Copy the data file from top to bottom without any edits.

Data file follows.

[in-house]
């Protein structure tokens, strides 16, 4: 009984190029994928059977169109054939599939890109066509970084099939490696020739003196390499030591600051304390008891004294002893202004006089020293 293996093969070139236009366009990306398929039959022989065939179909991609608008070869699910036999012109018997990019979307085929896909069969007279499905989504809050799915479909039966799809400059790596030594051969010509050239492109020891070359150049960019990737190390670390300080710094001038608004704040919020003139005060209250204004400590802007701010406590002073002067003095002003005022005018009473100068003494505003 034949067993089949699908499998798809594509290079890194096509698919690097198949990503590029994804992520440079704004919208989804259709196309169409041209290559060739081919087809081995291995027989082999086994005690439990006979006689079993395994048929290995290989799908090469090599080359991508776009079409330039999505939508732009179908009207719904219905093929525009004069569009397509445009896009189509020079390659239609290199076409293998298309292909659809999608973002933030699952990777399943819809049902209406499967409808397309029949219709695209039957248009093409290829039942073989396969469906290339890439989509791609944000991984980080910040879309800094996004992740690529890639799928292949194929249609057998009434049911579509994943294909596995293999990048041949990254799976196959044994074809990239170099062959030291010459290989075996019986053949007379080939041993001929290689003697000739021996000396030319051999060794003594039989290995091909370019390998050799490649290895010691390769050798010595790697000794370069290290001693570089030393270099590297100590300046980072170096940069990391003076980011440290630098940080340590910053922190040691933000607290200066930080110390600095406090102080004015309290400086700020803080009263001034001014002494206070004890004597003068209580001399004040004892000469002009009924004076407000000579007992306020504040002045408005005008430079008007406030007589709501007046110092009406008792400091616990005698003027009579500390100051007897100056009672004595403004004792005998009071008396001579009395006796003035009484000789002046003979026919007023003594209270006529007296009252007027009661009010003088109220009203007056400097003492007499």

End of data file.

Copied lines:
[in-house]
């Protein structure tokens, strides 16, 4: 009984190029994928059977169109054939599939890109066509970084099939490696020739003196390499030591600051304390008891004294002893202004006089020293 293996093969070139236009366009990306398929039959022989065939179909991609608008070869699910036999012109018997990019979307085929896909069969007279499905989504809050799915479909039966799809400059790596030594051969010509050239492109020891070359150049960019990737190390670390300080710094001038608004704040919020003139005060209250204004400590802007701010406590002073002067003095002003005022005018009473100068003494505003 034949067993089949699908499998798809594509290079890194096509698919690097198949990503590029994804992520440079704004919208989804259709196309169409041209290559060739081919087809081995291995027989082999086994005690439990006979006689079993395994048929290995290989799908090469090599080359991508776009079409330039999505939508732009179908009207719904219905093929525009004069569009397509445009896009189509020079390659239609290199076409293998298309292909659809999608973002933030699952990777399943819809049902209406499967409808397309029949219709695209039957248009093409290829039942073989396969469906290339890439989509791609944000991984980080910040879309800094996004992740690529890639799928292949194929249609057998009434049911579509994943294909596995293999990048041949990254799976196959044994074809990239170099062959030291010459290989075996019986053949007379080939041993001929290689003697000739021996000396030319051999060794003594039989290995091909370019390998050799490649290895010691390769050798010595790697000794370069290290001693570089030393270099590297100590300046980072170096940069990391003076980011440290630098940080340590910053922190040691933000607290200066930080110390600095406090102080004015309290400086700020803080009263001034001014002494206070004890004597003068209580001399004040004892000469002009009924004076407000000579007992306020504040002045408005005008430079008007406030007589709501007046110092009406008792400091616990005698003027009579500390100051007897100056009672004595403004004792005998009071008396001579009395006796003035009484000789002046003979026919007023003594209270006529007296009252007027009661009010003088109220009203007056400097003492007499």